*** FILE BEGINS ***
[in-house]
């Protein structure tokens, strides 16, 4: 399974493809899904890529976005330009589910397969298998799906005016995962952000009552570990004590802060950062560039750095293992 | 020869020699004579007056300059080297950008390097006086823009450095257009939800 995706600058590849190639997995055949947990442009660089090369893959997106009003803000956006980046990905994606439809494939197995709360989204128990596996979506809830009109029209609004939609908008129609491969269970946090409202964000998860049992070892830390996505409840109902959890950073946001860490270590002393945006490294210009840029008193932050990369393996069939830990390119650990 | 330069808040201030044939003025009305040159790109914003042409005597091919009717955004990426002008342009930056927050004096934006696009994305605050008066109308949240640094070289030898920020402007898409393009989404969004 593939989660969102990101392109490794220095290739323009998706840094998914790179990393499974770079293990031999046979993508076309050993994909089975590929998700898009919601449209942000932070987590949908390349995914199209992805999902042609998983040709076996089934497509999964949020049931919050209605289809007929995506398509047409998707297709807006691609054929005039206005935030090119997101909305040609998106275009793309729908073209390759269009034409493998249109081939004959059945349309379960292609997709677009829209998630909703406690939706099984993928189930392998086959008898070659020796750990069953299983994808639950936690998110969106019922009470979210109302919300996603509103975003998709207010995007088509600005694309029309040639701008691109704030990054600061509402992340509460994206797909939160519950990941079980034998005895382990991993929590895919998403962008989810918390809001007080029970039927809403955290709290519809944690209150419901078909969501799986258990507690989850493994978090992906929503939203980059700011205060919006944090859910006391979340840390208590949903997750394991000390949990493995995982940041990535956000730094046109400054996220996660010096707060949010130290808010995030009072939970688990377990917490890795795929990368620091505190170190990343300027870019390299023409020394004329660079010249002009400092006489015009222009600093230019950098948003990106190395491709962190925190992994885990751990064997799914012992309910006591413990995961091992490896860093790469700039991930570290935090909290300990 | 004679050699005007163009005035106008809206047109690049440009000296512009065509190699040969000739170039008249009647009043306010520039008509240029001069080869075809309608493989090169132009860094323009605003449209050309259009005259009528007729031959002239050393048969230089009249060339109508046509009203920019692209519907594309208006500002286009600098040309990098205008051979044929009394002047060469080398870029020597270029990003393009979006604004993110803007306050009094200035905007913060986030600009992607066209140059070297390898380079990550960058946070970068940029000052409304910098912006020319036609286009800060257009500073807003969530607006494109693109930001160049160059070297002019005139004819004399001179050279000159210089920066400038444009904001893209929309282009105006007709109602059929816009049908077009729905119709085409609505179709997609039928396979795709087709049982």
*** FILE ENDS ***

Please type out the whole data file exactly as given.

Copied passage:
[in-house]
């Protein structure tokens, strides 16, 4: 399974493809899904890529976005330009589910397969298998799906005016995962952000009552570990004590802060950062560039750095293992 | 020869020699004579007056300059080297950008390097006086823009450095257009939800 995706600058590849190639997995055949947990442009660089090369893959997106009003803000956006980046990905994606439809494939197995709360989204128990596996979506809830009109029209609004939609908008129609491969269970946090409202964000998860049992070892830390996505409840109902959890950073946001860490270590002393945006490294210009840029008193932050990369393996069939830990390119650990 | 330069808040201030044939003025009305040159790109914003042409005597091919009717955004990426002008342009930056927050004096934006696009994305605050008066109308949240640094070289030898920020402007898409393009989404969004 593939989660969102990101392109490794220095290739323009998706840094998914790179990393499974770079293990031999046979993508076309050993994909089975590929998700898009919601449209942000932070987590949908390349995914199209992805999902042609998983040709076996089934497509999964949020049931919050209605289809007929995506398509047409998707297709807006691609054929005039206005935030090119997101909305040609998106275009793309729908073209390759269009034409493998249109081939004959059945349309379960292609997709677009829209998630909703406690939706099984993928189930392998086959008898070659020796750990069953299983994808639950936690998110969106019922009470979210109302919300996603509103975003998709207010995007088509600005694309029309040639701008691109704030990054600061509402992340509460994206797909939160519950990941079980034998005895382990991993929590895919998403962008989810918390809001007080029970039927809403955290709290519809944690209150419901078909969501799986258990507690989850493994978090992906929503939203980059700011205060919006944090859910006391979340840390208590949903997750394991000390949990493995995982940041990535956000730094046109400054996220996660010096707060949010130290808010995030009072939970688990377990917490890795795929990368620091505190170190990343300027870019390299023409020394004329660079010249002009400092006489015009222009600093230019950098948003990106190395491709962190925190992994885990751990064997799914012992309910006591413990995961091992490896860093790469700039991930570290935090909290300990 | 004679050699005007163009005035106008809206047109690049440009000296512009065509190699040969000739170039008249009647009043306010520039008509240029001069080869075809309608493989090169132009860094323009605003449209050309259009005259009528007729031959002239050393048969230089009249060339109508046509009203920019692209519907594309208006500002286009600098040309990098205008051979044929009394002047060469080398870029020597270029990003393009979006604004993110803007306050009094200035905007913060986030600009992607066209140059070297390898380079990550960058946070970068940029000052409304910098912006020319036609286009800060257009500073807003969530607006494109693109930001160049160059070297002019005139004819004399001179050279000159210089920066400038444009904001893209929309282009105006007709109602059929816009049908077009729905119709085409609505179709997609039928396979795709087709049982």